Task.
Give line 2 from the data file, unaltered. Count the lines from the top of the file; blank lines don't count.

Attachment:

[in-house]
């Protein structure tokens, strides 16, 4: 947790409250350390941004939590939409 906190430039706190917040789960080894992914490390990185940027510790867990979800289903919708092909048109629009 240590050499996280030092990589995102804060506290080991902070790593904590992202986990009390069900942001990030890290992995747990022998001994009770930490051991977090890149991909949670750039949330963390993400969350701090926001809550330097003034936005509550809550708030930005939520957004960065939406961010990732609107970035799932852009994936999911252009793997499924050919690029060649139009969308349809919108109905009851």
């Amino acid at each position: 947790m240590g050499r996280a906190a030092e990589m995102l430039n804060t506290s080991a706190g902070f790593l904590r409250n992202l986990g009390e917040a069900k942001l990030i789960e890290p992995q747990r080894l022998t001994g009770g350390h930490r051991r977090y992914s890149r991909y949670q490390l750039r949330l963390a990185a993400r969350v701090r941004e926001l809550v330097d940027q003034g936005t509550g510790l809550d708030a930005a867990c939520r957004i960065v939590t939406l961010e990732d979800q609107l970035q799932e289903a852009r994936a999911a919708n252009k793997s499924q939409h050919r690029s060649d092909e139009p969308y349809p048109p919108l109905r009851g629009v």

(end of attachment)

């Protein structure tokens, strides 16, 4: 947790409250350390941004939590939409 906190430039706190917040789960080894992914490390990185940027510790867990979800289903919708092909048109629009 240590050499996280030092990589995102804060506290080991902070790593904590992202986990009390069900942001990030890290992995747990022998001994009770930490051991977090890149991909949670750039949330963390993400969350701090926001809550330097003034936005509550809550708030930005939520957004960065939406961010990732609107970035799932852009994936999911252009793997499924050919690029060649139009969308349809919108109905009851």